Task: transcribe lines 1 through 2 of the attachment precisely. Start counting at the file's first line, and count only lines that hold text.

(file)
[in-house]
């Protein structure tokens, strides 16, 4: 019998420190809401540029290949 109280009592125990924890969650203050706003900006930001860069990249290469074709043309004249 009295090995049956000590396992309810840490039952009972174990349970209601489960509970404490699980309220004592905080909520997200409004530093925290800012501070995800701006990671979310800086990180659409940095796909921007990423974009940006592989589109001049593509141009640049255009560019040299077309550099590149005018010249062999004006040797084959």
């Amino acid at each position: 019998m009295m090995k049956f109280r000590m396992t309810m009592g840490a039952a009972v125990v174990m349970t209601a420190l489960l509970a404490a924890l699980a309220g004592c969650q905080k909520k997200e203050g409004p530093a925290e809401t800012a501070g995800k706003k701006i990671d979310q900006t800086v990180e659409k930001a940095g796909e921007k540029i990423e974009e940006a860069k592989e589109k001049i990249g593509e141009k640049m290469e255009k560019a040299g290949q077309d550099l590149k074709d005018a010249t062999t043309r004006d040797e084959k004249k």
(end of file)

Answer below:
[in-house]
């Protein structure tokens, strides 16, 4: 019998420190809401540029290949 109280009592125990924890969650203050706003900006930001860069990249290469074709043309004249 009295090995049956000590396992309810840490039952009972174990349970209601489960509970404490699980309220004592905080909520997200409004530093925290800012501070995800701006990671979310800086990180659409940095796909921007990423974009940006592989589109001049593509141009640049255009560019040299077309550099590149005018010249062999004006040797084959």